Want to know the secret to having a good, strong relationship with your kids?
Start by using many of the same strategies that work with every other relationship in you life. Your spouse, partner, boyfriend/girlfriend, co-worker, neighbor — everyone.
These pint size adaptions are easy. And effective.
1. Put it on Ice
You don’t need to react so quickly to every situation. Slow down and think. Erupting like Mt. Vesuvius, spewing words and emotions, doesn’t work. It’s scary and models inappropriate behavior for your children.
Give yourself a little time to think. A minute. Five. With older kids, I might wait several hours or even a day.
The key is to plant the seed with your child that the topic is “open” and that you’re going to revisit it with them after the two of you have a chance to mutually think about it.
With little kids who are misbehaving, you can literally pick them up, carry them to their room, and have a firm chat after a couple minutes of cool-down time. But with older kids, that tactic doesn’t work. Additionally, if you verbally attack an older kid in the heat of the moment, they are likely to feel cornered and trapped. You’re simply inviting them to verbally attack you back.
That’s why (unless someone is at risk of being hurt or hurting someone), I’m now far more likely to say something like, “You know, the way you talk to me is just not working for me. But I’m not going to scream and just give you a punishment. I want you to think about it before we talk later this afternoon.”
Kids desperately want respect. Even when they don’t show it towards you. They want to be heard. When you introduce topics with respect and consideration, it makes it much harder for them to continue their cycle of behavior. Try it.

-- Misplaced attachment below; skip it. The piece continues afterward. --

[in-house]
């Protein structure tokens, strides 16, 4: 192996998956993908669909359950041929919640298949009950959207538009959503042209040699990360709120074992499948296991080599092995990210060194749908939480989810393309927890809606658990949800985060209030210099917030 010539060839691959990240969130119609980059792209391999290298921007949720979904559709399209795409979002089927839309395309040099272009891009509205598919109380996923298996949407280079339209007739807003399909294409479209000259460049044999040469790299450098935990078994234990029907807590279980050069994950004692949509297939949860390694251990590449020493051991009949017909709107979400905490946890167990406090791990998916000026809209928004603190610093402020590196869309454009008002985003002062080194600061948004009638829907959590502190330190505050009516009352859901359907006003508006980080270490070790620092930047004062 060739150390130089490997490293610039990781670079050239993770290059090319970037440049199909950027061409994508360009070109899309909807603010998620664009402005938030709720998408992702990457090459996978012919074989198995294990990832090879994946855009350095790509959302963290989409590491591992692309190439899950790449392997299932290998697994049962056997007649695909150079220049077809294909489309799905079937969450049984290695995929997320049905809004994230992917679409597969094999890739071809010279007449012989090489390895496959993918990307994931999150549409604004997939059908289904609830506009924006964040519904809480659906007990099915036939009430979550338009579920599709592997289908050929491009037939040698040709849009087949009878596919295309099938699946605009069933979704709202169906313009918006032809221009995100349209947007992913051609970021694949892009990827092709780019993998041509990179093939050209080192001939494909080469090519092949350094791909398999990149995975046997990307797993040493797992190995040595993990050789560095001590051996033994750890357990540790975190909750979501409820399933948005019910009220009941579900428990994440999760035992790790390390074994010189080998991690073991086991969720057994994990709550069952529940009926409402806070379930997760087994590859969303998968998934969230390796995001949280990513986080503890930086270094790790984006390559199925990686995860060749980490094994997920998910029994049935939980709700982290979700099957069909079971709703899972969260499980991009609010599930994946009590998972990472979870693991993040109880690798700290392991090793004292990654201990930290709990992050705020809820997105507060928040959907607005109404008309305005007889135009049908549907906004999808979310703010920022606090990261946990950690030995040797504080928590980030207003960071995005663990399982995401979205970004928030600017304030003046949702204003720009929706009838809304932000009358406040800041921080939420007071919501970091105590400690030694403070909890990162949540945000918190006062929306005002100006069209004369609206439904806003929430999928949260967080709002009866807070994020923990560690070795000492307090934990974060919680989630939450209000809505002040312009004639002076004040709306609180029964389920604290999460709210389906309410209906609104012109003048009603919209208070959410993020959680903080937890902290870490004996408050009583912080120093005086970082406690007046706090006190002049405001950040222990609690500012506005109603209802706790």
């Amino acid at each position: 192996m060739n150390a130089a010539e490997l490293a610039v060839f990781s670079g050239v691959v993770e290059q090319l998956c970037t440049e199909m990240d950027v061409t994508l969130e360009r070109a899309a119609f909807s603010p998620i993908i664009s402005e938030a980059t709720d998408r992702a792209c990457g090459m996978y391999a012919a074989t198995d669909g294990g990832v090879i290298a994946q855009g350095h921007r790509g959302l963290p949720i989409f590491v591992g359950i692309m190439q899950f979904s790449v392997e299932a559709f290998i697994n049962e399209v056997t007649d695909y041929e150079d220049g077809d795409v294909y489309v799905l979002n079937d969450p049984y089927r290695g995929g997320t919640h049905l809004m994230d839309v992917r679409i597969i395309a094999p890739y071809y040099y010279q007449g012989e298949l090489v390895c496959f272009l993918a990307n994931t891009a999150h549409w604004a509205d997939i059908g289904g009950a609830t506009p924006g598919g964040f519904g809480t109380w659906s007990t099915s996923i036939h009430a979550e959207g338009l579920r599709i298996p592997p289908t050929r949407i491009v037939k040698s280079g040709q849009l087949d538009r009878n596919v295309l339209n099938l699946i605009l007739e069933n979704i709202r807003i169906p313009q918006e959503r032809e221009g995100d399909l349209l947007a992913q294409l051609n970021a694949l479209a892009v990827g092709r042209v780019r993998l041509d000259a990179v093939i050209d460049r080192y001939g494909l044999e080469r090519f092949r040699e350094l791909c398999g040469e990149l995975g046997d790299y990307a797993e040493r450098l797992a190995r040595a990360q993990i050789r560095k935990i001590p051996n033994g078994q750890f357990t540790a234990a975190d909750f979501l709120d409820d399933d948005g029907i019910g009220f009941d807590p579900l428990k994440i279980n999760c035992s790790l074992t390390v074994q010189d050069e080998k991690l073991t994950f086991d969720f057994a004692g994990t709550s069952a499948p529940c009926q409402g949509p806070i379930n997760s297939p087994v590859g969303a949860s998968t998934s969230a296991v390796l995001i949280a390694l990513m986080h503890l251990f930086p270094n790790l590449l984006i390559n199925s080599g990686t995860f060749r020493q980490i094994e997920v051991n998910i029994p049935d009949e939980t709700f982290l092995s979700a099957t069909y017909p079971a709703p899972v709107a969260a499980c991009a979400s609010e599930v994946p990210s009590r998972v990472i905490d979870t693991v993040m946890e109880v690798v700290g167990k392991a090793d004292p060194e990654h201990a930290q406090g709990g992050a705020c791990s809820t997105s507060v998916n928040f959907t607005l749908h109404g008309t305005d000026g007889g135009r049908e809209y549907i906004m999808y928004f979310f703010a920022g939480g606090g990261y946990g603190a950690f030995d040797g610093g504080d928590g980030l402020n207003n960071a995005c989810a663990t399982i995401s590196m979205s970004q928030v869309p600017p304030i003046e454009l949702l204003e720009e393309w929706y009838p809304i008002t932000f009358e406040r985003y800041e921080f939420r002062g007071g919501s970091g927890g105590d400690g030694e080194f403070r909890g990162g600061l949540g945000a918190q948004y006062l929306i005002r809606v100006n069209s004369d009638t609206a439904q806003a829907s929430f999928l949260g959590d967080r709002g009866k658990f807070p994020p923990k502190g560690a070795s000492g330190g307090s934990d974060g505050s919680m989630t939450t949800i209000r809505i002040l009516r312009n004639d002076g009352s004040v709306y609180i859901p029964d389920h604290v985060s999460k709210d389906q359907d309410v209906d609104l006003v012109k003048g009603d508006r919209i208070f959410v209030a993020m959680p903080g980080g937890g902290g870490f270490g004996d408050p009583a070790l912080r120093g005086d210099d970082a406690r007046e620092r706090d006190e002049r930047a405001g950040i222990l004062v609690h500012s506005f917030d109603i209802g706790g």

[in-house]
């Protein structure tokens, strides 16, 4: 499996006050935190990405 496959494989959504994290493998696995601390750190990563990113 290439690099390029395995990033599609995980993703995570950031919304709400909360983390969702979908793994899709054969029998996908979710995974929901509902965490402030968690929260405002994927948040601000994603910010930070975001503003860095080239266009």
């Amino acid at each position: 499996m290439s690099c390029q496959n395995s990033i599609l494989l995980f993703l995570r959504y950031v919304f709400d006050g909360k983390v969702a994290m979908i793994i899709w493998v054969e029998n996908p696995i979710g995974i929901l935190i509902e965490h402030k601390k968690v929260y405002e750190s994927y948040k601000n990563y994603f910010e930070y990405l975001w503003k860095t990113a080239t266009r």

2. 30-Second Rule
And when you feel the urge to lecture, limit it to 30 seconds.
Kids hate lectures. I bet you do, too. If you can’t get 95% of your point made in 30 seconds, then you need to think through your message.
When I feel the need to preach to my kids, I introduce it with, “I need 30 seconds to share something with you that’s been on my mind. Is your head in a good place to listen?”
And you know what? Nine times out of 10, my kids tell me to bring it on right then and there.
And you know something else? They listen.
I end my half-minute sermon with something like, “Okay, that’s what I wanted you to know. I want to hear your thoughts later today when you’re ready to talk.”
Sometimes they want to talk right away. Sometimes they noodle and come back on their own. And sometimes I have to bring the subject back up a bit later. But it’s almost always a smoother road to a sincere, open conversation.
Start with 30 seconds. It works.
3. Stop Solving
This one took me years to figure out. It’s one that is really hard for dads to get good at because we love fixing and solving things.
I’m talking about those times in life when you’re kids are mad, upset, hurt, frustrated, or angry over a host of things. Mean friends. Unfair coaches. Tough teachers. Annoying siblings. The list is miles long. I know for me, any time I used to hear another problem de jour, I’d reply to it with strategies for fixing it and make it go away.
“Here’s what you need to do with your friends…”
“Next time your coach tells you blah, blah, blah, you should…”
“Well, you should never let your friends tell you…”
And you know what I’ve learned? Kids don’t always want you to tell them what to do. They don’t always need you to strategize. They’re also far more resilient and capable than you give them credit for.
A lot of times, they just want you to be in the zone with them. Empathize. Go deep. Be in the moment. Experience their feelings. I figured this out one day when my 13-year old daughter was sulking in her bedroom, angry at mean friends. It tore me apart. I didn’t want her to hurt. But at the advice of another wise dad, I tried something new.
I went into her room, lay on the floor, and just stared at the ceiling with her.
And eventually she said, “I hate my friends.”
And I replied, “That must suck to feel that way.”
And what followed was a dad-changing moment. She told me details of what was going on while I just stared at the ceiling. She told me about her hurt and pain.
And I just kept reaffirming my love for her, my sadness at the situation, and my understanding of her feelings.
And she was fine with that. She didn’t need me to solve it.
She needed me to experience it with her.
I’m convinced that my actions sent her a far more important message than had I tried to give her an assortment of ideas to fix the specific problem.
And it gave me yet one more parenting lesson I won’t soon forget.